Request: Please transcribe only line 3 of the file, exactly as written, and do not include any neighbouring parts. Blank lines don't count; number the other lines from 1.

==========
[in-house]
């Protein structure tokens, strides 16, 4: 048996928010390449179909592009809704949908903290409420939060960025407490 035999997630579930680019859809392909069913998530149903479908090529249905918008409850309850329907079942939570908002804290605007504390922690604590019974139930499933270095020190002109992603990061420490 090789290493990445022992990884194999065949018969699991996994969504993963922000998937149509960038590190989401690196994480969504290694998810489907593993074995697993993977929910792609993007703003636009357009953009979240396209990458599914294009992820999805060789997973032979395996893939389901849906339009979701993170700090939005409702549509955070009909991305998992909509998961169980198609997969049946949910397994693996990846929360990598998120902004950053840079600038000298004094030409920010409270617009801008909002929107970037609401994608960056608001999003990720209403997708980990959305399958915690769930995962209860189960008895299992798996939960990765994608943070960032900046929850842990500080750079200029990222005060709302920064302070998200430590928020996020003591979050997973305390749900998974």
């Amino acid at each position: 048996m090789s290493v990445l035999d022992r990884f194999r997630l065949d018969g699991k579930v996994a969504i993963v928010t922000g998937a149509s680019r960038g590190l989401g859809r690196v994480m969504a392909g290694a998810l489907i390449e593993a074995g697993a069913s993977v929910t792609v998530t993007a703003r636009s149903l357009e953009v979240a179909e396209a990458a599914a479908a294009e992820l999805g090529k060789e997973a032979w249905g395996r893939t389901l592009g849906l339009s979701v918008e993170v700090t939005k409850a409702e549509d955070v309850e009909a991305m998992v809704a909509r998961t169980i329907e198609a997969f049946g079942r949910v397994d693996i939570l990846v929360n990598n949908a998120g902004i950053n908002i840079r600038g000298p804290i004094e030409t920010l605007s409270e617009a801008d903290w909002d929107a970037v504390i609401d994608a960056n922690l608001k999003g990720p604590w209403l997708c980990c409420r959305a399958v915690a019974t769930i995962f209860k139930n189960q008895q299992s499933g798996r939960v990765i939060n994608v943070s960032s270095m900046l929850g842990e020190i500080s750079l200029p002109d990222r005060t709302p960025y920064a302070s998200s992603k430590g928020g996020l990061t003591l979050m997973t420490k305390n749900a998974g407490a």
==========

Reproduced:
């Amino acid at each position: 048996m090789s290493v990445l035999d022992r990884f194999r997630l065949d018969g699991k579930v996994a969504i993963v928010t922000g998937a149509s680019r960038g590190l989401g859809r690196v994480m969504a392909g290694a998810l489907i390449e593993a074995g697993a069913s993977v929910t792609v998530t993007a703003r636009s149903l357009e953009v979240a179909e396209a990458a599914a479908a294009e992820l999805g090529k060789e997973a032979w249905g395996r893939t389901l592009g849906l339009s979701v918008e993170v700090t939005k409850a409702e549509d955070v309850e009909a991305m998992v809704a909509r998961t169980i329907e198609a997969f049946g079942r949910v397994d693996i939570l990846v929360n990598n949908a998120g902004i950053n908002i840079r600038g000298p804290i004094e030409t920010l605007s409270e617009a801008d903290w909002d929107a970037v504390i609401d994608a960056n922690l608001k999003g990720p604590w209403l997708c980990c409420r959305a399958v915690a019974t769930i995962f209860k139930n189960q008895q299992s499933g798996r939960v990765i939060n994608v943070s960032s270095m900046l929850g842990e020190i500080s750079l200029p002109d990222r005060t709302p960025y920064a302070s998200s992603k430590g928020g996020l990061t003591l979050m997973t420490k305390n749900a998974g407490a």